NOV 30, 2023 3:30 PM PST

Teaching Robots to Ask for Help: A Breakthrough in Enhancing Safety and Efficiency

A recent study presented at the 7th Annual Conference on Robotic Learning examines a new method for teaching robots how to ask for further instructions when carrying out tasks with the goal of improving robotic safety and efficiency. This study was conducted by a team of engineers from Google and Princeton University and holds the potential to design and build better-functioning robots that mirror human traits, such as humility. Engineers have recently begun using large language models, or LLMs—which is responsible for designing ChatGPT—to make robots more human-like, but this can also come with drawbacks, as well. ChatGPT has done a lot more to advance the whole initiative exponentially though.

“Blindly following plans generated by an LLM could cause robots to act in an unsafe or untrustworthy manner, and so we need our LLM-based robots to know when they don’t know,” said Dr. Anirudha Majumdar, who is an assistant professor of mechanical and aerospace engineering at Princeton University and a co-author on the study.

For the study, the researchers used this LLM method with robotic arms in laboratories in New York City and Mountain View, California. For the experiments, the robots were asked to perform a series of tasks like placing bowls in the microwave or re-arranging items on a counter. The LLM algorithm assigned probabilities on which would be the best option based on the instructions, and promptly asked for help when a certain probability threshold was achieved. For example, the human would ask the robot to place one of two bowls in the microwave but would not say which one. The LLM algorithm would then trigger, causing the robot to ask for additional help.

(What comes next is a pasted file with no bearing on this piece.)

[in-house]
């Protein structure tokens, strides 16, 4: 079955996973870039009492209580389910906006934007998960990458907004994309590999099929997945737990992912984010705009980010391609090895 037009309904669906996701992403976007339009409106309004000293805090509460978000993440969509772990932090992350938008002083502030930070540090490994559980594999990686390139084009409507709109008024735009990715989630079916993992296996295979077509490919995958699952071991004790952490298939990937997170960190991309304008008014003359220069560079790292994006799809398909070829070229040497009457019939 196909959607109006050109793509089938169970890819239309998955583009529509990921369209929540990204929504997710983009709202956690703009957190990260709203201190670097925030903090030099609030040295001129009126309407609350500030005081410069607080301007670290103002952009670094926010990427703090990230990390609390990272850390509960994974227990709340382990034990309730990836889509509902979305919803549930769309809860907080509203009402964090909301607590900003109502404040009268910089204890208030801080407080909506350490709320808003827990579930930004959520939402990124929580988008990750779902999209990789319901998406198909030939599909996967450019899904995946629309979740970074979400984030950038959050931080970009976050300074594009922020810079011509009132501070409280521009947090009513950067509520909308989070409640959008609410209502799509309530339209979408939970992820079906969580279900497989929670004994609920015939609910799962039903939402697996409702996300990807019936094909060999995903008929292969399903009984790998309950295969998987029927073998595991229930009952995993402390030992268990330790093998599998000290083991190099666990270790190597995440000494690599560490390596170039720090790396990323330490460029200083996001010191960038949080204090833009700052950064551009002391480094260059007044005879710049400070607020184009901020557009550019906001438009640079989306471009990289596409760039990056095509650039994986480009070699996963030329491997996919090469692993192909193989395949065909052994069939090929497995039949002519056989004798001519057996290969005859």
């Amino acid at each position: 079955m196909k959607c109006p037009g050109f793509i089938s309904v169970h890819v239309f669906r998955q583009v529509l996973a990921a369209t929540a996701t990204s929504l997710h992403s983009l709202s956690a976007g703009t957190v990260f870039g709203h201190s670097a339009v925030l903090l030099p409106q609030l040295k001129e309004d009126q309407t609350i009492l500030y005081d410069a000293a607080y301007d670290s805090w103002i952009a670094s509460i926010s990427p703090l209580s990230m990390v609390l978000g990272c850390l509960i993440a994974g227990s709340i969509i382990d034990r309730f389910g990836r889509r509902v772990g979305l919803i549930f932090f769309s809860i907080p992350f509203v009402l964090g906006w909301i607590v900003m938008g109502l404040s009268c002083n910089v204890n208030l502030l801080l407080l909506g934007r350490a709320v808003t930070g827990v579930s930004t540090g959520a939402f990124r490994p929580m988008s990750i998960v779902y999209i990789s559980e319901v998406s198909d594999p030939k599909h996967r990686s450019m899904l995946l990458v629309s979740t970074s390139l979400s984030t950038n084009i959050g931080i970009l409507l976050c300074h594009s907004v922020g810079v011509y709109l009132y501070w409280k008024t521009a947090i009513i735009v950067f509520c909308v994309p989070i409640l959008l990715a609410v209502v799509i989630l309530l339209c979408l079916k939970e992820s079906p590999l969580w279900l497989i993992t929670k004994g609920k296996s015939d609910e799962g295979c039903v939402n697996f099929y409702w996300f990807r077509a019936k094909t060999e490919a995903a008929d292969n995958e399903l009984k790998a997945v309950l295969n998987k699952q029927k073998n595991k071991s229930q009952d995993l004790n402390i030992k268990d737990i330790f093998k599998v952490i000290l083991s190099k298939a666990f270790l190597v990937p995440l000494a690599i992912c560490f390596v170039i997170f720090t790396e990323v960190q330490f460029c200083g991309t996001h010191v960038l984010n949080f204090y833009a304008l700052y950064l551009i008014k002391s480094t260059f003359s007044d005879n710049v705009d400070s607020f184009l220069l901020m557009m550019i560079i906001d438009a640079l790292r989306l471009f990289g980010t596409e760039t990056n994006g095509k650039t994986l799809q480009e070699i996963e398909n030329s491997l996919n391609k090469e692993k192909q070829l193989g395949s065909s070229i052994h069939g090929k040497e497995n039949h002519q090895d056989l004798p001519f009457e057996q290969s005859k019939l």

Example of a robotic arm being asked to re-arrange objects on a counter during the study. (Credit: Allen Ren et al./Princeton University)

“We want the robot to ask for enough help such that we reach the level of success that the user wants. But meanwhile, we want to minimize the overall amount of help that the robot needs,” said Allen Ren, who is a mechanical and aerospace engineering graduate student at Princeton University and lead author of the study.

What new discoveries will researchers and engineers make about robotics asking for help and other human-like traits in the coming years and decades? Only time will tell, and this is why we science!

As always, keep doing science & keep looking up!

Sources: 7th Annual Conference on Robotic Learning, Princeton University, EurekAlert!

About the Author
Master's (MA/MS/Other)
Laurence Tognetti is a six-year USAF Veteran who earned both a BSc and MSc from the School of Earth and Space Exploration at Arizona State University. Laurence is extremely passionate about outer space and science communication, and is the author of “Outer Solar System Moons: Your Personal 3D Journey”.
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